We started back with homeschool lessons today and other than a few bumps from my kindergartener who doesn't want to practice writing, it went well. She is generally a willing learner as long as she doesn't have to use a pencil and write letters, but I suspect she's not all that different from other kindergarteners with her innate need to have a little more time for her brain to develop before she tackles some of the intellectual work that contemporary, American teaching demands.
And so, we have our Wildschooling, Waldorf flavors to guide us. Keeping things simple helps.
Here is what we're doing this week:
Monday: Introduce the main lesson, language arts, reading, writing. The Star Child.
This is a beautifully illustrated fairy tale about a girl who has very little, but finds happiness in helping others.
We started with circle time, the elements on a mini altar (a plate) and the element song.
While still in circle, we read The Star Child, a Brother's Grimm fairy tale illustrated by Bernadette Watts. This began our main lesson and shapes the rest of our week.
Moving to the table, we did the following:
We chose 5-10 words, Jetta entered them into her main lesson book.
She illustrated those words after sounding them out.
She then spent time drawing pictures in response to the book, while I used the words we chose and wrote sentences to summarize the book.
We took those sentences and made them into a little paper book. As she reads each sentence, or sounds out what words she can, she then illustrates the page for that sentence. This will take all week to complete since it's several sentences and most things take much longer than I anticipate.
Before bed, we'll do a little star magic of some kind, reaching out with our hearts into the sky, beyond Sister Moon, and into the depths of space to connect with the stars.
UPDATE: Our magic time was not quite as magical as I wanted it to be, but we did attempt it. As we lay in bed, I read a page from Every Day Magick about giving. Then we closed our eyes, reached out past the moon to find Sister Star, and asked her about giving. Jetta's initial response was authentic and genuine. The message she heard with her heart is that we should keep what we need and give everything else away. After that, it was forced and went downhill (ie: comments about needing more tv's and dolls), so we said our prayers, sang our songs, including Twinkle Twinkle, and called it a night.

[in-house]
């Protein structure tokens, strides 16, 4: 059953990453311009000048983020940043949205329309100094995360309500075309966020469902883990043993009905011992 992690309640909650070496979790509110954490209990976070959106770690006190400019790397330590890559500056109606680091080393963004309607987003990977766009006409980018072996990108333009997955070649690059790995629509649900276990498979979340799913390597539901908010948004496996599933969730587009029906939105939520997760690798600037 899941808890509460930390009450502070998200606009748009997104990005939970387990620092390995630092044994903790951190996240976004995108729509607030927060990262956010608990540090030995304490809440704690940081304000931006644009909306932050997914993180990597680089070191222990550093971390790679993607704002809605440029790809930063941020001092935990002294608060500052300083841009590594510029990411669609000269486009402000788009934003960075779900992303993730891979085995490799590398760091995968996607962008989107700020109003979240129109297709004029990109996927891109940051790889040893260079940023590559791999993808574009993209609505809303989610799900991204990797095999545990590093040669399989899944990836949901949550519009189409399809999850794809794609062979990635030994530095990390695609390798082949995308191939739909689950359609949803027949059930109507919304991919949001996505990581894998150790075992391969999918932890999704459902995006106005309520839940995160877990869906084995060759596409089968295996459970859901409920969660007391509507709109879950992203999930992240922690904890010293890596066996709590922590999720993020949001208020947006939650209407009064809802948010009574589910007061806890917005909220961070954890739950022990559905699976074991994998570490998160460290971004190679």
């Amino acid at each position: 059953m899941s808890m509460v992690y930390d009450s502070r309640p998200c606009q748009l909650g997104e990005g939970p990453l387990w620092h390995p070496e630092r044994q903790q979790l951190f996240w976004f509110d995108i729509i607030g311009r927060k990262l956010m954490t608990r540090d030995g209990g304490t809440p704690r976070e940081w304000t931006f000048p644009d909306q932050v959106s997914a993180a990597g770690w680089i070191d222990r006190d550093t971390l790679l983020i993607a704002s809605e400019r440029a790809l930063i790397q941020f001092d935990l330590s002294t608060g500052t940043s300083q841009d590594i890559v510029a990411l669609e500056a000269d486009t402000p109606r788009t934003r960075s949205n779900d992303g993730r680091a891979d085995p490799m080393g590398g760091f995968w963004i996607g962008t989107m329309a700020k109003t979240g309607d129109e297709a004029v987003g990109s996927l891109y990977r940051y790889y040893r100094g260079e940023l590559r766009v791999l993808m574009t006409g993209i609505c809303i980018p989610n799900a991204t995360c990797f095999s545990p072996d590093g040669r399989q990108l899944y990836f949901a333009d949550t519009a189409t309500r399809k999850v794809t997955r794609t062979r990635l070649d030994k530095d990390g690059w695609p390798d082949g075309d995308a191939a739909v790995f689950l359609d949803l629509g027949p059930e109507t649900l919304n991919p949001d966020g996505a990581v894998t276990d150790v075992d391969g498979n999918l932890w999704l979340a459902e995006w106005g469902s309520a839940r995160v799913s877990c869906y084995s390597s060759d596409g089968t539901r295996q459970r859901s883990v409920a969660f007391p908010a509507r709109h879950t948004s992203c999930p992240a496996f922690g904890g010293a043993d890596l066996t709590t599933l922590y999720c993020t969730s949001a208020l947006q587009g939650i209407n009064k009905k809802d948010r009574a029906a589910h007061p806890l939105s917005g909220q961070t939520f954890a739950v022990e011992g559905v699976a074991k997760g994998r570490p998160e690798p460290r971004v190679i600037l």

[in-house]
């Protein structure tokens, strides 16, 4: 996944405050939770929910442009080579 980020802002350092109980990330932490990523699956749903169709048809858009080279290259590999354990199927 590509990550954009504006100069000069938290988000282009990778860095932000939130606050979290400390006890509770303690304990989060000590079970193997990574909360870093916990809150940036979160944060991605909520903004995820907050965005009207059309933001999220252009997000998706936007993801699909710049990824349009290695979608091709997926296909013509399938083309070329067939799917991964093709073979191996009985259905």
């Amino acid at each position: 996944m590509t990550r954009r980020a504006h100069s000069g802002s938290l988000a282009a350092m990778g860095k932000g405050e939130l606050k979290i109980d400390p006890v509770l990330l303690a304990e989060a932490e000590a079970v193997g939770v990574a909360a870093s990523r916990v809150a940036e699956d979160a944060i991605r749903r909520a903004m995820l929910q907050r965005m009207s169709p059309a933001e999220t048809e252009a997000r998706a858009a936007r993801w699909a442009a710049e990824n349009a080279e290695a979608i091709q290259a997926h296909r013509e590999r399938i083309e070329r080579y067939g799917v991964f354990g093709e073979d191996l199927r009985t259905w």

Tuesday: Math and Star Crafts
We'll meet in circle time after breakfast again with our elements, element song, and sing another song or two about stars, probably to include Twinkle, Twinkle.
This time we'll recall the story before we read it, remembering the course of plot, and the items Mathilde, the main character, gives away. Then we'll read it again and move to the table.
We're counting stars and counting how many items Mathilde gave away.
We'll make a "star bag," a paper bag with stars on the outside. Then we'll make stars and the items that Matthilde gives to others. We might do some basic addition with these items, sorting them first, then adding them together in a number sentence or two in Jetta's lesson book. And then we'll have enough stars that come out of the bag to replace what she put in that will stretch Jetta's knowledge of numbers. With each star she takes out of the bag, she'll put another number on a page in her lesson book (this is about number recognition and quantity).
We will also introduce the science lesson from A Year of Hands-on Science which covers the night sky and a little star gazing. This will mostly be brief and we'll return to this on Thursday.